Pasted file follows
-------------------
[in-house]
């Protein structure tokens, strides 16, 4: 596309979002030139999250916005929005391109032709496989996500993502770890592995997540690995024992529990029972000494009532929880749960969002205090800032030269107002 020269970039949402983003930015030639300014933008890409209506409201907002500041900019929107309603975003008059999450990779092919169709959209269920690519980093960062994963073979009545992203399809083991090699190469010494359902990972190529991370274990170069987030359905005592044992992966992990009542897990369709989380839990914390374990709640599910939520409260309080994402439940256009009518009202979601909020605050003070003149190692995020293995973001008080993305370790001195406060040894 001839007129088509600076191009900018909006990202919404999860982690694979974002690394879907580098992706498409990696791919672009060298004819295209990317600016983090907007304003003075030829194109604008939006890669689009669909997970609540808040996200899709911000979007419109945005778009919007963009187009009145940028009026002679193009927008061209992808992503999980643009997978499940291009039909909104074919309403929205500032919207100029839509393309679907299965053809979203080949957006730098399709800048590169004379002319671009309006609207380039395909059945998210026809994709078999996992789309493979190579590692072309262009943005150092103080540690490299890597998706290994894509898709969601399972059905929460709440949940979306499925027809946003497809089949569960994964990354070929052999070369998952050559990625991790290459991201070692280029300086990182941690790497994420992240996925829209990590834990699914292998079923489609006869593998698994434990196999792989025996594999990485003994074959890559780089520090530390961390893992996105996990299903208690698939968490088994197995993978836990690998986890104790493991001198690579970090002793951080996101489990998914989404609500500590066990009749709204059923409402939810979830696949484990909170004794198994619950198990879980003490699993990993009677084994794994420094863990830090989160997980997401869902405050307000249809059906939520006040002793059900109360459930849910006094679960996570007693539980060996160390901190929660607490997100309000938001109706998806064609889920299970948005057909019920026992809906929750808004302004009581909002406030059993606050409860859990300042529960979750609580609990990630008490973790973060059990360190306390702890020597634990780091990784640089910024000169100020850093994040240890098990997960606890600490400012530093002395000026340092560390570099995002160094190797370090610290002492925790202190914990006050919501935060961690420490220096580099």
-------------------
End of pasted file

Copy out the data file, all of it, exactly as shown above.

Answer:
[in-house]
């Protein structure tokens, strides 16, 4: 596309979002030139999250916005929005391109032709496989996500993502770890592995997540690995024992529990029972000494009532929880749960969002205090800032030269107002 020269970039949402983003930015030639300014933008890409209506409201907002500041900019929107309603975003008059999450990779092919169709959209269920690519980093960062994963073979009545992203399809083991090699190469010494359902990972190529991370274990170069987030359905005592044992992966992990009542897990369709989380839990914390374990709640599910939520409260309080994402439940256009009518009202979601909020605050003070003149190692995020293995973001008080993305370790001195406060040894 001839007129088509600076191009900018909006990202919404999860982690694979974002690394879907580098992706498409990696791919672009060298004819295209990317600016983090907007304003003075030829194109604008939006890669689009669909997970609540808040996200899709911000979007419109945005778009919007963009187009009145940028009026002679193009927008061209992808992503999980643009997978499940291009039909909104074919309403929205500032919207100029839509393309679907299965053809979203080949957006730098399709800048590169004379002319671009309006609207380039395909059945998210026809994709078999996992789309493979190579590692072309262009943005150092103080540690490299890597998706290994894509898709969601399972059905929460709440949940979306499925027809946003497809089949569960994964990354070929052999070369998952050559990625991790290459991201070692280029300086990182941690790497994420992240996925829209990590834990699914292998079923489609006869593998698994434990196999792989025996594999990485003994074959890559780089520090530390961390893992996105996990299903208690698939968490088994197995993978836990690998986890104790493991001198690579970090002793951080996101489990998914989404609500500590066990009749709204059923409402939810979830696949484990909170004794198994619950198990879980003490699993990993009677084994794994420094863990830090989160997980997401869902405050307000249809059906939520006040002793059900109360459930849910006094679960996570007693539980060996160390901190929660607490997100309000938001109706998806064609889920299970948005057909019920026992809906929750808004302004009581909002406030059993606050409860859990300042529960979750609580609990990630008490973790973060059990360190306390702890020597634990780091990784640089910024000169100020850093994040240890098990997960606890600490400012530093002395000026340092560390570099995002160094190797370090610290002492925790202190914990006050919501935060961690420490220096580099």